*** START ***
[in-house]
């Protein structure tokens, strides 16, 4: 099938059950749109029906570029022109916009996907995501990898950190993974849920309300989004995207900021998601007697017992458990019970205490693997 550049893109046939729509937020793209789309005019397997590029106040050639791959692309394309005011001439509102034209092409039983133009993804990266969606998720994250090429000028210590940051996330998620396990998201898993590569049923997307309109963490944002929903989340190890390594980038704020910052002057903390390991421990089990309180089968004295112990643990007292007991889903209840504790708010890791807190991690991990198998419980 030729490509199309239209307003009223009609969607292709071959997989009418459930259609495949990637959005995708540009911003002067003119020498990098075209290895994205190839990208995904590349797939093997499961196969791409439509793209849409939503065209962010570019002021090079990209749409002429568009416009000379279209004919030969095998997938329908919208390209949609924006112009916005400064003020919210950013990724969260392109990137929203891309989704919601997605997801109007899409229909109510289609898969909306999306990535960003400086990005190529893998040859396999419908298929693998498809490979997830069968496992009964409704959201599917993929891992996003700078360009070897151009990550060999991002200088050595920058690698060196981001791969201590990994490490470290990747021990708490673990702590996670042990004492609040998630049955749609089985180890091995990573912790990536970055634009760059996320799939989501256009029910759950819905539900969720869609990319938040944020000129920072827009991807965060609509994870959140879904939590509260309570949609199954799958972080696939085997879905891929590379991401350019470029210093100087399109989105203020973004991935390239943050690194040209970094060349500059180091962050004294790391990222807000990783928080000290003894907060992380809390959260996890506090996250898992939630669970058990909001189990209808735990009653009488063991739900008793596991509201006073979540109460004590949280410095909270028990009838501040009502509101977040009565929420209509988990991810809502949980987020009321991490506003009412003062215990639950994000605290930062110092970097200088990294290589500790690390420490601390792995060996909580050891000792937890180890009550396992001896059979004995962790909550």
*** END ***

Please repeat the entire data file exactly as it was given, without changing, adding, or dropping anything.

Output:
[in-house]
């Protein structure tokens, strides 16, 4: 099938059950749109029906570029022109916009996907995501990898950190993974849920309300989004995207900021998601007697017992458990019970205490693997 550049893109046939729509937020793209789309005019397997590029106040050639791959692309394309005011001439509102034209092409039983133009993804990266969606998720994250090429000028210590940051996330998620396990998201898993590569049923997307309109963490944002929903989340190890390594980038704020910052002057903390390991421990089990309180089968004295112990643990007292007991889903209840504790708010890791807190991690991990198998419980 030729490509199309239209307003009223009609969607292709071959997989009418459930259609495949990637959005995708540009911003002067003119020498990098075209290895994205190839990208995904590349797939093997499961196969791409439509793209849409939503065209962010570019002021090079990209749409002429568009416009000379279209004919030969095998997938329908919208390209949609924006112009916005400064003020919210950013990724969260392109990137929203891309989704919601997605997801109007899409229909109510289609898969909306999306990535960003400086990005190529893998040859396999419908298929693998498809490979997830069968496992009964409704959201599917993929891992996003700078360009070897151009990550060999991002200088050595920058690698060196981001791969201590990994490490470290990747021990708490673990702590996670042990004492609040998630049955749609089985180890091995990573912790990536970055634009760059996320799939989501256009029910759950819905539900969720869609990319938040944020000129920072827009991807965060609509994870959140879904939590509260309570949609199954799958972080696939085997879905891929590379991401350019470029210093100087399109989105203020973004991935390239943050690194040209970094060349500059180091962050004294790391990222807000990783928080000290003894907060992380809390959260996890506090996250898992939630669970058990909001189990209808735990009653009488063991739900008793596991509201006073979540109460004590949280410095909270028990009838501040009502509101977040009565929420209509988990991810809502949980987020009321991490506003009412003062215990639950994000605290930062110092970097200088990294290589500790690390420490601390792995060996909580050891000792937890180890009550396992001896059979004995962790909550």